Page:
The footage used is diverse and beautiful, and plays with colour, light and perspective. It revels as much in the spaces and places of where the waves are as much as it does in the waves themselves. And not in that awfully patronising way that Sipping Jetstreams did with it’s frozen filmic portraits of the locals-who-live-a-simpler-life although, to be fair, there is indeed a little of this going on. (“Hey kid! Can you stand still over there while I film you holding a kite?”) If you want to be involved with a community, then by all means, be involved, but thinking that you’re connecting on some deeper level just because you use their picture for your surf film is a crock of shit. It’s just another way of taking, taking, taking from such communities. Conversations about ‘the simple life of the local people’ in the places visited is a little tired for my liking and I feel it’s time to move on. If you’re trying to make a statement about the unbalanced, problematic, sweep-it-under-the-carpet relationships of surfing to certain locations then fine, do so. You should! But you’re not. In which case, the local people you’re filming with such wonder are simply folk, going about their business, which just happens to be a bit different to your business. Get over it.
Phew! Glad I got that off my chest!
Previous to viewing the film, a friend who had already seen it had lamented the lack of originality and the way that, to his ears, the ongoing voice-over references straight back to Bruce Brown and The Endless Summer films. I can see where he’s coming from and I too found it sometimes a bit irksome as his observation rang in my ears and nearly ruined things for me. The monotony of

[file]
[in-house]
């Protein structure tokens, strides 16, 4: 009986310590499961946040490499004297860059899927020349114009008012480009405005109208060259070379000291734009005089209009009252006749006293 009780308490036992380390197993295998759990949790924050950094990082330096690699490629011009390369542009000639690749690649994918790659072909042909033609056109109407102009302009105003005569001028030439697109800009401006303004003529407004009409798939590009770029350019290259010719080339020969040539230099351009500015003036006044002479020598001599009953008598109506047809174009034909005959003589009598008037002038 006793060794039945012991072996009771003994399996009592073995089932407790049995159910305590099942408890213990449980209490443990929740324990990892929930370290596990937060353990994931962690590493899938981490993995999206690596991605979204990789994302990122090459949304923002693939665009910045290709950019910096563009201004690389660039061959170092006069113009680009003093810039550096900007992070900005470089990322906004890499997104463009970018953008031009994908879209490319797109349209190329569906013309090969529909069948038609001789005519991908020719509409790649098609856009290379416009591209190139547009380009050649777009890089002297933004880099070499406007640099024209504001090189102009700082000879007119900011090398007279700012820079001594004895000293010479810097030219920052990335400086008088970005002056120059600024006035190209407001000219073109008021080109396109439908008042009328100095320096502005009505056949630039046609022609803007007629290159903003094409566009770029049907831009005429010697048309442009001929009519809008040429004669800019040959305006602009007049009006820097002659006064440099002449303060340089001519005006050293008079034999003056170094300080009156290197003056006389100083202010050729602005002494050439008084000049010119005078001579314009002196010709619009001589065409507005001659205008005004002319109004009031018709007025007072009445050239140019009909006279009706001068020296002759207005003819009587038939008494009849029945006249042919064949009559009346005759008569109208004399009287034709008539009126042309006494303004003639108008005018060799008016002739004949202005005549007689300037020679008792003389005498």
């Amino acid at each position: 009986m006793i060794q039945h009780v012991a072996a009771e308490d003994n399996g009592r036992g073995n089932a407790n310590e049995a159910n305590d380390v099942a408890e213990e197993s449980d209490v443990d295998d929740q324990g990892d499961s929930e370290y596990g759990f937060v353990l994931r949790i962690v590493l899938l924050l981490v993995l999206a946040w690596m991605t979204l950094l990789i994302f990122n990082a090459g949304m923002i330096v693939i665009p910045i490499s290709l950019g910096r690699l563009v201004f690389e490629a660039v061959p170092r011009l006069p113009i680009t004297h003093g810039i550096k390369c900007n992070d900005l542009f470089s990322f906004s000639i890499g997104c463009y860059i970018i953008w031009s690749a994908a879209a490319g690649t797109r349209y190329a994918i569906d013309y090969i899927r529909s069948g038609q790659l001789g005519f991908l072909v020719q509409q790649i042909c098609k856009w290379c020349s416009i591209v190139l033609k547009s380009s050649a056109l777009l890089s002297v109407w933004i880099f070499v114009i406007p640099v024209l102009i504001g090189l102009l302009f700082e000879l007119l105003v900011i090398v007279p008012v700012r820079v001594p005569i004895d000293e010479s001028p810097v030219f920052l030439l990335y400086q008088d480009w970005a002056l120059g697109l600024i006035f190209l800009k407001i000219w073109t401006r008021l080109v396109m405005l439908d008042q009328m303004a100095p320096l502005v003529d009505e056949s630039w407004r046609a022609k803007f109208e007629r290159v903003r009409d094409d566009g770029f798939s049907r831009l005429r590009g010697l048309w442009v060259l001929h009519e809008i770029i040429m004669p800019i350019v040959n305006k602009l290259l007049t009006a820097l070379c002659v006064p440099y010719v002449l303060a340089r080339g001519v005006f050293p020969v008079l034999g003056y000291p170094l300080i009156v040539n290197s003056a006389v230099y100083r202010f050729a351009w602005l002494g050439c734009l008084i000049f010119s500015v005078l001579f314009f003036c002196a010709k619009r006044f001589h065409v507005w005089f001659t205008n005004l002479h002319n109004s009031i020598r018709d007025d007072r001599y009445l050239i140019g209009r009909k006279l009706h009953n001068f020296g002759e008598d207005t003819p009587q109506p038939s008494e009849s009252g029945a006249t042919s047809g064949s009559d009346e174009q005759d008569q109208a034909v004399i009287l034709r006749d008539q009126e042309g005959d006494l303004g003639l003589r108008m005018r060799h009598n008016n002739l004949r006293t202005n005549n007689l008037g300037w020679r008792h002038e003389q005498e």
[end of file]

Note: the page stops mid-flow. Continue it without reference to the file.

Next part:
I also l.o.v.e.d the soundtrack.
The film dipped its toe into an early and necessarily superficial discussion of the environmental reality of boards and the currently unsustainable way they are produced. Not much was really said, but I understand why and a point was made and I think it’s good that it came up at all. Considering the number of boards that Senõr Malloy must go through it’s good to know that he ponders his board-based footprint in any way! And of course, I have to point out not just the inclusion of women surfing in the film (
Overall I reckon the film is beautiful and fun and sincere. The sincerity doesn’t emerge from the tried-and-true format of travelling to different countries to surf (but it certainly makes for good viewing), nor does it lie in hangin’ with the locals in each location (I can get those tales from friends as they come home from their year overseas). And certainly big films like The Endless Summer I & II and Step Into Liquid etc etc, have already played with the theme that ‘surfers are all bound by an experience’ but I’ve never really been sold on that. Certainly The Present draws on all these surf film clichés and tools to develop it’s own voice and lacks the modernity of the raw, new-media, YouTube clips that I take such great online pleasure in and which seem to be the way forward at this point, but I think that films like this one retain their relevance. I like the feature-length, the not-always-digital-film, the story, the cohesion, the sense of continuity. I like that people put so much time and effort into something. And sometimes I just like to look at pretty things.
For me the sincerity lies in the sentiment. As both Sprout and The Present show, surfing is a fragmented and diverse spectrum of approaches and aesthetics and I have often wondered how similar it all really is? But